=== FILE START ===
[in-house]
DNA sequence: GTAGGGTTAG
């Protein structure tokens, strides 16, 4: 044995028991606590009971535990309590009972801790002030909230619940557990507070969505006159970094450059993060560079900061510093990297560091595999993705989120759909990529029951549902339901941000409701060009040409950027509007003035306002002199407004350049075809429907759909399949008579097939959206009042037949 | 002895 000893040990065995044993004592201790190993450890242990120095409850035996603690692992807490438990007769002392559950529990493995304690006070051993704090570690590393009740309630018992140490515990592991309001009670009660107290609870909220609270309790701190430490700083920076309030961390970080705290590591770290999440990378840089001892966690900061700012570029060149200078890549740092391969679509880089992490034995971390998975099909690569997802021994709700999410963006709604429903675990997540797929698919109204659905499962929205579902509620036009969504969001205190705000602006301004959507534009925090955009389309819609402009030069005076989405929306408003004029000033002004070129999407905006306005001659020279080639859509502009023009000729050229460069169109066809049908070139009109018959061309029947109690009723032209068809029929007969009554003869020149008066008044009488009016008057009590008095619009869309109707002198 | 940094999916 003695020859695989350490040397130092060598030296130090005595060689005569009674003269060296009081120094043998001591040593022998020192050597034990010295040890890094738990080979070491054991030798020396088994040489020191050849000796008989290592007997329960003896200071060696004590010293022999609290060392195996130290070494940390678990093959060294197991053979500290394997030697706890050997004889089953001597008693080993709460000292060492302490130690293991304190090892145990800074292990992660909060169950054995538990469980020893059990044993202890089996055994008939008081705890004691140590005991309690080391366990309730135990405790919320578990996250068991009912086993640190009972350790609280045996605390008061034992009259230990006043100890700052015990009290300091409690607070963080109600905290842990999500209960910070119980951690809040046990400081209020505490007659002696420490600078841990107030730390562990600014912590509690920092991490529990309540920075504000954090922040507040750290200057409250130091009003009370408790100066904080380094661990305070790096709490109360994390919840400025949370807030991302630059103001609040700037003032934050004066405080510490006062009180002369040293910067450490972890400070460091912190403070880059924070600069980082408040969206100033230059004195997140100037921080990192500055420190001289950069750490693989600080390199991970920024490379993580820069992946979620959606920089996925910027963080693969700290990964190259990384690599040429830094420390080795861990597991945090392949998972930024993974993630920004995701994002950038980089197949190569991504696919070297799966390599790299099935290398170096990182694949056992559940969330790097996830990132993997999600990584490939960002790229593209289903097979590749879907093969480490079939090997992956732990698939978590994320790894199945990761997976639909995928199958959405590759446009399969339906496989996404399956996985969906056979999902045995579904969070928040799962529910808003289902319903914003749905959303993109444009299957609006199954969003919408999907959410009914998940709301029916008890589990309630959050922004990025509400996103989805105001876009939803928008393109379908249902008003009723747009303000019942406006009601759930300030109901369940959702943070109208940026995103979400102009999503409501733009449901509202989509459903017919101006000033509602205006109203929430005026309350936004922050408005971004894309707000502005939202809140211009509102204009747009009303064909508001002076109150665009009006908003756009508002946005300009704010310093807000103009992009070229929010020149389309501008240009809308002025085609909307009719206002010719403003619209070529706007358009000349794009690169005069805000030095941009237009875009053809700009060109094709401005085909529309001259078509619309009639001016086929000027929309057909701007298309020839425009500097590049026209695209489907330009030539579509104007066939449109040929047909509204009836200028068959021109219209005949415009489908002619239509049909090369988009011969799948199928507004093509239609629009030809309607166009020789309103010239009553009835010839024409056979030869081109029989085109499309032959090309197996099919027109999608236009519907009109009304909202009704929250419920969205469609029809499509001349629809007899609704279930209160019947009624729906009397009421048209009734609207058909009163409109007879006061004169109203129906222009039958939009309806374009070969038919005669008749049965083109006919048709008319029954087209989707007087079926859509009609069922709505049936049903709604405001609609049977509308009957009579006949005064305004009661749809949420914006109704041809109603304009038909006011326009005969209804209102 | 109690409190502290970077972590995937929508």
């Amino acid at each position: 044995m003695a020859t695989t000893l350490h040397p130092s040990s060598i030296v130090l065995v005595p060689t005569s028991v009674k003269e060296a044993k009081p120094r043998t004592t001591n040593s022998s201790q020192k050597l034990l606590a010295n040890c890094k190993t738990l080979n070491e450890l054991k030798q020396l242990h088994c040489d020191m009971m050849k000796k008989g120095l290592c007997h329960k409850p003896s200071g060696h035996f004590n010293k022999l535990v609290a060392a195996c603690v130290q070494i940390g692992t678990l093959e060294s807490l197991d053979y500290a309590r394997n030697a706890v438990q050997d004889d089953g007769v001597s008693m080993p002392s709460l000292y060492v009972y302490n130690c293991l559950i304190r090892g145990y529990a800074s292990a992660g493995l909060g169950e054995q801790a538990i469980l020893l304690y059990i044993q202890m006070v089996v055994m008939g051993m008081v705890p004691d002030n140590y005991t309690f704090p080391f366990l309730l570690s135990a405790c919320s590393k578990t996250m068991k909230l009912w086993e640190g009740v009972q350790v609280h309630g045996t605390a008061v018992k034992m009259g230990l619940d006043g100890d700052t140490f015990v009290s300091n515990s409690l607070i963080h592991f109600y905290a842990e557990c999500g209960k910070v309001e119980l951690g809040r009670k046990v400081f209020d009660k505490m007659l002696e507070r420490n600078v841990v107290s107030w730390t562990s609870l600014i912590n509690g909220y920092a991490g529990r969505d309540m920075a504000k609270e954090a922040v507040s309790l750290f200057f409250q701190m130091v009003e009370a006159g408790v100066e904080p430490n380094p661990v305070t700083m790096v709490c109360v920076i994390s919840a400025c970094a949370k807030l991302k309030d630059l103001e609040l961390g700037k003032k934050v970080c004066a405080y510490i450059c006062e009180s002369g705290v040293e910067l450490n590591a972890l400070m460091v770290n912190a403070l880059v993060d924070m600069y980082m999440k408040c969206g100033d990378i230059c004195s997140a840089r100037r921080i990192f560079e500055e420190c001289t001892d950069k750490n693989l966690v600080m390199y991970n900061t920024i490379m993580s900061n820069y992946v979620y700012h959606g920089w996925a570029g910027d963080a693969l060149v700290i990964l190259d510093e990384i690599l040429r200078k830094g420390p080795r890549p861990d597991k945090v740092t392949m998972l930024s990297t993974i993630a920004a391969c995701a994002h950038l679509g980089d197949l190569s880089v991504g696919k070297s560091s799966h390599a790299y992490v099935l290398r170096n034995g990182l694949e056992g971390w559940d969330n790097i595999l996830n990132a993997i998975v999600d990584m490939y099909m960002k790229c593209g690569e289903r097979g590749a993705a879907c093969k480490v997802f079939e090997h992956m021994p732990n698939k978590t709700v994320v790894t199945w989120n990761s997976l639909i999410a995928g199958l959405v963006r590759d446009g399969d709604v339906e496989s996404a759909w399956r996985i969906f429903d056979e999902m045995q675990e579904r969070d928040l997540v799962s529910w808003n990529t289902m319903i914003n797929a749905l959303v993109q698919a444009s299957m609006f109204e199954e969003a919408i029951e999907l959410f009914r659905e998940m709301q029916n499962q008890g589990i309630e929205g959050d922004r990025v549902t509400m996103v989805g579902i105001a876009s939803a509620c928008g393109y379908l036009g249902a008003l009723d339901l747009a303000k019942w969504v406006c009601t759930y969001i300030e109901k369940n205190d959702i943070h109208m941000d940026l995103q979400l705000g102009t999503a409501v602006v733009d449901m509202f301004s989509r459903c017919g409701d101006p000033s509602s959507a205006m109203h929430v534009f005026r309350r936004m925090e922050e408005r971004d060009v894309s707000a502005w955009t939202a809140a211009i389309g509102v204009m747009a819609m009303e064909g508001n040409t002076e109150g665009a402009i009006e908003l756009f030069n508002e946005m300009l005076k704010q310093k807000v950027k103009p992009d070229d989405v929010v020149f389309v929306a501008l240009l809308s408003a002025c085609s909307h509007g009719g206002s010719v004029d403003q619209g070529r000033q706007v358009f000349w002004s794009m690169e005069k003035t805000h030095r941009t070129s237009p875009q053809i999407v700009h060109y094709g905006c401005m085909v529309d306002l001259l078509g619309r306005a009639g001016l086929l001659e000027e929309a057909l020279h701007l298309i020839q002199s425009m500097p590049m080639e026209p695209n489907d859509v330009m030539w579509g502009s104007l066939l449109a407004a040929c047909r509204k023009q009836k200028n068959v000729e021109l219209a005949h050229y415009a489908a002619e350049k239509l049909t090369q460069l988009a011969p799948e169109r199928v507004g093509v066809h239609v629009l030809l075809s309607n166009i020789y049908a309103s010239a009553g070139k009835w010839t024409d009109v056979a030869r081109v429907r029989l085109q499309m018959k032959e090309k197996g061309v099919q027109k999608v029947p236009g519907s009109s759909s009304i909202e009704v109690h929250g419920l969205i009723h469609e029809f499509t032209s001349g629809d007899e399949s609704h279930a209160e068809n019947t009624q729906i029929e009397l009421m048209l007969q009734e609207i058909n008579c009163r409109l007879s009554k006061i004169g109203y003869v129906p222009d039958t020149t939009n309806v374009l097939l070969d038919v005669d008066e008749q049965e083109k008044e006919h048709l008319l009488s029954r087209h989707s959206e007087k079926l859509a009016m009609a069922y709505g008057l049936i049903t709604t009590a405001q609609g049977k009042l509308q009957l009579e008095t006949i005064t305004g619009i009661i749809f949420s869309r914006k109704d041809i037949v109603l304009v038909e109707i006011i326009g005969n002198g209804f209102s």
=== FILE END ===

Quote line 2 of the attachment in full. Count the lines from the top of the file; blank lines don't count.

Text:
DNA sequence: GTAGGGTTAG